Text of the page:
In her 1975 essay “Visual Pleasure and Narrative Cinema,” British film theorist Laura Mulvey used the phrase “male gaze” to characterize the way Hollywood cinema reflects and reinforces the perspective of patriarchal desire. The phrase caught on within academia and eventually spilled over into the mainstream, where it was sometimes used to illuminate important concepts and experiences, but more often used sloppily to obscure them. In The Nation, Alina Cohen examines the emergence and popularity of the corresponding phrase "female gaze," which has been used in the titles of recent newspapers articles and art exhibitions. She finds that the term is largely employed in a reductive fashion, and suggests that the very notion of a simple and symmetrical female equivalent of the "male gaze" only reinforces patriarchal power. Here's an excerpt from the piece:
Despite its growing ubiquity in popular culture, the term “female gaze” doesn’t have a definitive meaning. A Los Angeles Times headline recently declared: “From ‘The Handmaid’s Tale’ to ‘I Love Dick,’ the female gaze is thriving on television.” The article, by Meredith Blake, noted how shows as wide-ranging as Jane the Virgin, Crazy Ex-Girlfriend, and Outlander convey nuanced female perspectives. Television critic Emily Nussbaum criticized the term recently, describing it as “the notion that the camera lens, which has been trained to ogle and dominate, can change, in female hands, launching a radical new aesthetic.” Nussbaum condemned the phrase’s “essentialist hint that women share one eye: a vision that is circular, mucky, menstrual, intimate, wise.” Most likely because “male gaze” was first used within the realm of cinema, these attempts to reckon with the “female gaze” are similarly confined, which is inconsistent with the more expansive way that the term is often used.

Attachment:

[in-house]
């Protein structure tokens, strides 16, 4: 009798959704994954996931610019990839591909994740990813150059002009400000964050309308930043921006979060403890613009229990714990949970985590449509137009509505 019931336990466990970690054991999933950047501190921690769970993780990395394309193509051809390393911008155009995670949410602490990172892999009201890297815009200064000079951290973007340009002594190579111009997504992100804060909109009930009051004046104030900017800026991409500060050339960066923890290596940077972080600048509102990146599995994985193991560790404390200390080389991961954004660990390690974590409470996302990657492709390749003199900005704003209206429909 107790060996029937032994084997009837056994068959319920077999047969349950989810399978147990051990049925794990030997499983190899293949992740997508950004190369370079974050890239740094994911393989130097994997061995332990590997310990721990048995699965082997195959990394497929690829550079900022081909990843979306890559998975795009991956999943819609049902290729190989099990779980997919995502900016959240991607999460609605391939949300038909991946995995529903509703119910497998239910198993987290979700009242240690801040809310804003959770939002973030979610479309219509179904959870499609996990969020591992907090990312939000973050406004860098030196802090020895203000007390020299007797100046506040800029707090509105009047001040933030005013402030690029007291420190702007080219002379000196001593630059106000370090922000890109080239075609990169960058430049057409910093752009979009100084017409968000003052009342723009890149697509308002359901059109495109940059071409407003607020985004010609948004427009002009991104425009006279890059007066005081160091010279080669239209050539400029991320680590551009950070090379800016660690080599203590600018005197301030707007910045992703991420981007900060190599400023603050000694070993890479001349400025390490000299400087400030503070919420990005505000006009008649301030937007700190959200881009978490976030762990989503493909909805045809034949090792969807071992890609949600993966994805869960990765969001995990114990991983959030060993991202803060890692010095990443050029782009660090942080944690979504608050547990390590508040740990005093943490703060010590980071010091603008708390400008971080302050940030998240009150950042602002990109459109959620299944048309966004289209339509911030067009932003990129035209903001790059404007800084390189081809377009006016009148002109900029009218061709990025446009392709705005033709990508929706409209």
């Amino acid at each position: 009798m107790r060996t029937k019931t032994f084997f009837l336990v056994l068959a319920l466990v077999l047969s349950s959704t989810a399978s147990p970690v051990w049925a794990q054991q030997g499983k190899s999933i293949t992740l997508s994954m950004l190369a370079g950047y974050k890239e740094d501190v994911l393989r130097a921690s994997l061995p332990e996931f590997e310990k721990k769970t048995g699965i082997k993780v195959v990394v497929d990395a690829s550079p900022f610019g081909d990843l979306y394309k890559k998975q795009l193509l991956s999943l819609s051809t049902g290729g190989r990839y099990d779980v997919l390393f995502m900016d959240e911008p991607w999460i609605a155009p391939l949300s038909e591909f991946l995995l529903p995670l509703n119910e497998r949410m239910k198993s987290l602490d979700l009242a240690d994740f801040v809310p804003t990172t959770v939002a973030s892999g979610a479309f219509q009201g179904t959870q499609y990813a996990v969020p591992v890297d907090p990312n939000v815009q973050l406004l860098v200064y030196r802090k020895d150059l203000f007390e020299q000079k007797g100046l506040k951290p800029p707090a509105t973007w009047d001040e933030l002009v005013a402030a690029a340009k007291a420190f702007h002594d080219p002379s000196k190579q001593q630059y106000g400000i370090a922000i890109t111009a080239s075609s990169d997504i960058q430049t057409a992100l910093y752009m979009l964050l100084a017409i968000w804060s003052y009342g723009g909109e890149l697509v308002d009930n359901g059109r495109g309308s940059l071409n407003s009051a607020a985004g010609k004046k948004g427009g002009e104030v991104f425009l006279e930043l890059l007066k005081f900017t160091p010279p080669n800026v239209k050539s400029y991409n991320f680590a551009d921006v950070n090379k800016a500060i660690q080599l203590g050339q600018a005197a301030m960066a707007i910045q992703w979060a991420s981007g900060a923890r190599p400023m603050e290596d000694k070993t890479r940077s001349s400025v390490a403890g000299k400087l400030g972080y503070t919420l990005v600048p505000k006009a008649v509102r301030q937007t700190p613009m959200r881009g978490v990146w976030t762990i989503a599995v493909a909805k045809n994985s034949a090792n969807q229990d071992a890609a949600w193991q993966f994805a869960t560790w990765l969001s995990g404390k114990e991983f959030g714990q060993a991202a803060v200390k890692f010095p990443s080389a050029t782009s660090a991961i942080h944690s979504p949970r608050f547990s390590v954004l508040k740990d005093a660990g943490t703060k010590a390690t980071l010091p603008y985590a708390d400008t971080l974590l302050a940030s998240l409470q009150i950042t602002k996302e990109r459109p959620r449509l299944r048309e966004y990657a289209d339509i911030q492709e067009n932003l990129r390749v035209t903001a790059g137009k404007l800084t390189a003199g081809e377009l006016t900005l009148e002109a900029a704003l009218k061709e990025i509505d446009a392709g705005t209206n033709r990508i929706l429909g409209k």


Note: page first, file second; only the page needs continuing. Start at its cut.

In 2009 and again in 2016, the New York art gallery Cheim & Read hosted an exhibition titled “The Female Gaze,” which included sculptures, paintings, and collages. While the makers (all female) focused their work on women in the first exhibition and men in the second, many employed tools beyond the camera. Under these circumstances, the “female gaze” has in many ways become simple, and simplifying, shorthand to describe work by women that focuses on human subjects (and even, based on the Cheim & Read shows, corporeal abstractions). This makes the term even more reductive than in Nussbaum’s critique, and it segregates art made by women instead of taking it as seriously and judging it by the same standards as work made by men.
Image: Detail of promotional poster for the exhibition "NSFW: Female Gaze," Museum of Sex, June 21–September 24, 2017.